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Byrd Feeder: After Maryland's loss to West Virginia, don't expect things to get better

West Virginia destroyed Maryland, and Michigan might do exactly the same.

Ben Queen-USA TODAY Sports

Last week, this feature started off like so:

If the Terps' loss to Bowling Green two weekends ago felt like sickness, their win Saturday against South Florida was the medicine that tasted terrible but put you on the road to recovery. The Terps' trip to Morgantown next weekend, where a challenging West Virginia team awaits them, is like your first day back at work when your immune system isn't quite itself but work still has to get done. The Mountaineers could expose a lot of Maryland's deficiencies and make you forget this weekend's game ever happened, or Maryland could play mistake-free and be competitive. We'll see.

We saw, all right.

Whatever steps toward respectability the Maryland football team might have taken by beating South Florida were erased and more on Saturday against West Virginia, in a 45-6 loss that was every bit that lopsided. The Mountaineers are very, very good, but that doesn't change that Maryland looks very, very bad. If you had fun watching Maryland flail away on all three sides of the ball against the Mountaineers, you'll also enjoy next Saturday. But more on that in a moment.

Maryland vs. West Virginia – What we saw

1. At quarterback, all of the bad and none of the good. Caleb Rowe had the worst start of his career and got benched, and Daxx Garman was subpar after he replaced Rowe. Maryland's coaches didn't put Rowe in the best spots to succeed, but Rowe never found chemistry with his receivers and badly missed on an unpalatable number of throws. He threw three interceptions against South Florida, but it was OK because the opponent was terrible and he still managed four touchdowns and 297 yards. Against West Virginia, those numbers shrunk to zero and 67, and the interception total rose to four. Rowe's been picked nine times this season.

2. A reversal on the line. For three games, Maryland remarkably didn't allow a single sack. On Saturday, the Terps allowed three – not a horrible total but one that could've been higher if not for Rowe throwing a couple of balls away. While Maryland wasn't giving up any sacks in the first quarter of the season, the line also wasn't getting much forward push to help running backs gain yardage on designed run plays, and Maryland's only sustained running success had come on quarterback scrambles. On Saturday, that changed, as Brandon Ross, Ty Johnson and Wes Brown combined for 163 yards on 22 carries. It's hard to say how much of that was the offensive line and how much was West Virginia's light 3-3-5 alignment and big lead, but it's still encouraging against a team that entered leading the country in rush defense S&P+. It's the only thing Maryland did that wasn't bad.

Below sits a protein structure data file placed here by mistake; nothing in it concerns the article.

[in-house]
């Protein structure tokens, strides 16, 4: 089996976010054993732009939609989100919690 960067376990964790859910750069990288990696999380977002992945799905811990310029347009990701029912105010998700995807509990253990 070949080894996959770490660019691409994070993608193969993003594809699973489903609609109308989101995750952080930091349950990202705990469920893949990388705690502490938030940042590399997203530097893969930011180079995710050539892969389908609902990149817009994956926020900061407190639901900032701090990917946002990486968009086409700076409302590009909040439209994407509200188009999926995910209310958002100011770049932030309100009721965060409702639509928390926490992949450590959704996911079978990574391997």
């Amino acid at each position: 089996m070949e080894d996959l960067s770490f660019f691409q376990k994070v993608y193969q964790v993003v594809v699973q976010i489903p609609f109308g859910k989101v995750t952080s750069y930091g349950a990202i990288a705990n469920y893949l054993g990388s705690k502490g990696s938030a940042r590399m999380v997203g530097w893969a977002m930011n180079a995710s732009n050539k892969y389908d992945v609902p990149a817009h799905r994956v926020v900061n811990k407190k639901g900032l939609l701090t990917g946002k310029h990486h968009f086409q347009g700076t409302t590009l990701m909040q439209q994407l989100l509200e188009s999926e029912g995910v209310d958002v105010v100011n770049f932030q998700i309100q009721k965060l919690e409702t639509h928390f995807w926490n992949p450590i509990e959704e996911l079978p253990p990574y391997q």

3. Trouble in Maryland's secondary. Will Likely had one of the worst coverage games of his career. Speedy receiver Shelton Gibson ran away from him all afternoon, with a 41-yard touchdown catch highlighting a six-catch, 118-yard output that came mostly against Likely. Safety Anthony Nixon had an interception on a deflection, but not much else went right at the back of Maryland's defense. A.J. Hendy took an unnecessary roughness penalty (which could've been ejectable targeting) that made West Virginia's first touchdown come even easier, and Sean Davis got nicked up and couldn't make the kind of impact he did with two interceptions last week.

Maryland vs. Michigan – What we're looking for

1. In all likelihood, more of the same. Maryland may well patch some things up this week, but the Terps are more than likely in for another hard time at the office. Michigan entered the weekend 25th nationally in Bill Connelly's S&P+ rankings, then put a 31-0 pounding on a good BYU team. Michigan isn't nearly as good as West Virginia, but don't underestimate the Wolverines based on the version of them that lost to Maryland a season ago. These are two drastically different teams now than then, and the change favors the visitors.

2. A heavy presence at the line of scrimmage. Despite head coach Jim Harbaugh's superb track record as a quarterbacks coach, Michigan is heavily limited under center. The Wolverines' starter is Jake Rudock, who Maryland beat at Byrd Stadium last year while Rudock played for Iowa. (You might remember Likely's pick-six of Rudock, on a really bad read by the quarterback.) Anyhow, Rudock transferred to Michigan, and he's continued not to be a potent passer. He completes 56 percent of his throws and isn't dangerous down the field, as he's only completed a 30-yard pass in one of his four starts this year. Rudock's limited range should allow Maryland defensive coordinator Keith Dudzinski to keep bodies near the line of scrimmage, in hopes of stopping running back De'Veon Smith.

3. An invasion of maize and blue. On the one hand, this will be a night game early in the fall, which should encourage Maryland fans to turn out and be loud. On the other, Maryland's dreadful play has sapped a lot of fan enthusiasm. Michigan always travels well, and the Wolverines have a massive alumni presence in the Washington area. It wouldn't be surprising if there were 25,000 or 30,000 Michigan fans filling out Byrd Stadium (capacity: about 51,000). That much blue would be an ugly visual for Maryland, especially in a nationally televised game. If it happens, the Terps' only counterpunch is to win the game.